Death Of Loved Ones Leave 24% Of Brits Facing Debts

24% In UK Hit With Debts Of Up To £1,500 After Death In Family

27.01.2015

The proportion of people paying off the debts of a loved one after their death is around 24%, due in part to the rise of payday loans, it has been found.

The research, conducted by funeral plan provider Perfect Choice Funerals, found that four out of five of those using a loved one’s estate to pay off debts were completely unaware that their partner or family member owed any money.

Only two-thirds were made aware of the debts accrued by a family member within a week, with 10% of people going more than a year before they learned of the issue.

The study looked at bereavements over the past five years and found that, excluding mortgages, the main debts left behind were credit card debt and bank loans.

More than a third of partners were found to have repaid debts following the death of their significant other, whereas 21% of siblings and 15% of children became responsible for repaying loans after the loss of a family member. The debts took an average of seven months to repay.

Emma Simpson of Perfect Choice Funerals said that so many might be inheriting the debts of loved ones due to the stress of discussing them during such a sensitive period.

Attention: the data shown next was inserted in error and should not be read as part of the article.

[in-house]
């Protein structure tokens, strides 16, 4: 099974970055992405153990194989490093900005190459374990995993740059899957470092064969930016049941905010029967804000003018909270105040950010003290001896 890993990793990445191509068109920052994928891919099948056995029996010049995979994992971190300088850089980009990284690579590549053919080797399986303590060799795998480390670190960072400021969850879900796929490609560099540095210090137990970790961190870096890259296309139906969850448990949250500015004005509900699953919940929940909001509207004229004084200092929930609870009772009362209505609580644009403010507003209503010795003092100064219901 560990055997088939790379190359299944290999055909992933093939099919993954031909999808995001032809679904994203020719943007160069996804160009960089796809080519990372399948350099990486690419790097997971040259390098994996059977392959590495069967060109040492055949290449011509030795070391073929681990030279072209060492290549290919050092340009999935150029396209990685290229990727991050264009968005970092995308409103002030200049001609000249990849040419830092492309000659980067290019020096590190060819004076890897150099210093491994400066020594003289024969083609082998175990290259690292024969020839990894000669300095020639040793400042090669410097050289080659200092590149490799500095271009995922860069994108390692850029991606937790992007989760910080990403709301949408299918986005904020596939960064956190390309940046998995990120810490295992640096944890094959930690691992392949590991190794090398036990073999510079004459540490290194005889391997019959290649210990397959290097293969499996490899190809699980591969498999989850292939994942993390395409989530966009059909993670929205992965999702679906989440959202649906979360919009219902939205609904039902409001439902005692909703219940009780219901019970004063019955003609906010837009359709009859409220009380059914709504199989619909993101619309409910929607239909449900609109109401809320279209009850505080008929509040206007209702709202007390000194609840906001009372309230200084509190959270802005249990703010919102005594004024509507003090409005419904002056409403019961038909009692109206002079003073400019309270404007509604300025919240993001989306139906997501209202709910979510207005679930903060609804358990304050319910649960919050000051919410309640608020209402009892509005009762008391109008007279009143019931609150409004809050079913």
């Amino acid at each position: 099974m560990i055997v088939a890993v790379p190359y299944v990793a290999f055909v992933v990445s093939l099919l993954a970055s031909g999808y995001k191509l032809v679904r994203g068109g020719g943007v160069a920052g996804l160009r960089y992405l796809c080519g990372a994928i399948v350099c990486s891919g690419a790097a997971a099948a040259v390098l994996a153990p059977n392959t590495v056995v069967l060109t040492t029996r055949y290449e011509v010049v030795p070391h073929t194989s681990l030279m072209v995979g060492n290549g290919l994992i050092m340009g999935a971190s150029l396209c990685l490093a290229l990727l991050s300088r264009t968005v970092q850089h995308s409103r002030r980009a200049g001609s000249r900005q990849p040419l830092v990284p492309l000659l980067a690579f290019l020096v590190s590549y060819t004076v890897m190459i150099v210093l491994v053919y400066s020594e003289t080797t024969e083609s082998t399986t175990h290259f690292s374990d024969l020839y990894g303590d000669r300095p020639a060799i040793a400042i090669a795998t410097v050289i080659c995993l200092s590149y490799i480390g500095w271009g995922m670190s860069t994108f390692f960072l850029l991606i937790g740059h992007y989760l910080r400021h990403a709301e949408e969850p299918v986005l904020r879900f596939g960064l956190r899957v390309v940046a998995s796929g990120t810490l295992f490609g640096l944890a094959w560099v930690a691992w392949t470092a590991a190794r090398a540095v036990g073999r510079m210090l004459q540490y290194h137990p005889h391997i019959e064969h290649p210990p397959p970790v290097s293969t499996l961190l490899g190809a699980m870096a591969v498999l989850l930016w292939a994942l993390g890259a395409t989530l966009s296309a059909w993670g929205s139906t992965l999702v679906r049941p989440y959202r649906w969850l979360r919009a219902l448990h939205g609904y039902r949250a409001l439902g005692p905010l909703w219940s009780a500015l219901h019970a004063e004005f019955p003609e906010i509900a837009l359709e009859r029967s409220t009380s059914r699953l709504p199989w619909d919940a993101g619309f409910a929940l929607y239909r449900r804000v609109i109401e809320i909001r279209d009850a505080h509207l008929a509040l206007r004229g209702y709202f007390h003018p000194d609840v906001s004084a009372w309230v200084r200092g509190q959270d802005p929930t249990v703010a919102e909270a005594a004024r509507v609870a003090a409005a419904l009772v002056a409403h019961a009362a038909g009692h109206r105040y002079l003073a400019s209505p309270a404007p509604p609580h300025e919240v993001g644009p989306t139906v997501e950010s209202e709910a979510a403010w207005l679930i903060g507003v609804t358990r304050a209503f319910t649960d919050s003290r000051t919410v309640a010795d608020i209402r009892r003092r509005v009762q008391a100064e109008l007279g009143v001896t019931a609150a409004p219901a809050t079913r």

“The death of a family member is usually an incredibly difficult time, so revealing any debts that might exist can be a difficult subject to handle”, she said.

Expert Opinion
It is a common misconception that any debts accrued during your life will be wiped out in the event of death, but in actual fact they fall into the estate, which is then used to pay creditors before being passed on to relatives and friends.

“Therefore, it is important to discuss financial matters with family members and to reduce levels of debt as much as possible. The discovery of debts and the use of an estate to pay them off can add even further distress to loved ones, so it is important steps are taken to reduce this burden where possible. In order to reduce the likelihood of disputes developing it is vital people seek specialist advice about their circumstances to ensure that their wishes are being followed as closely as possible.”
Gillian Coverley, Partner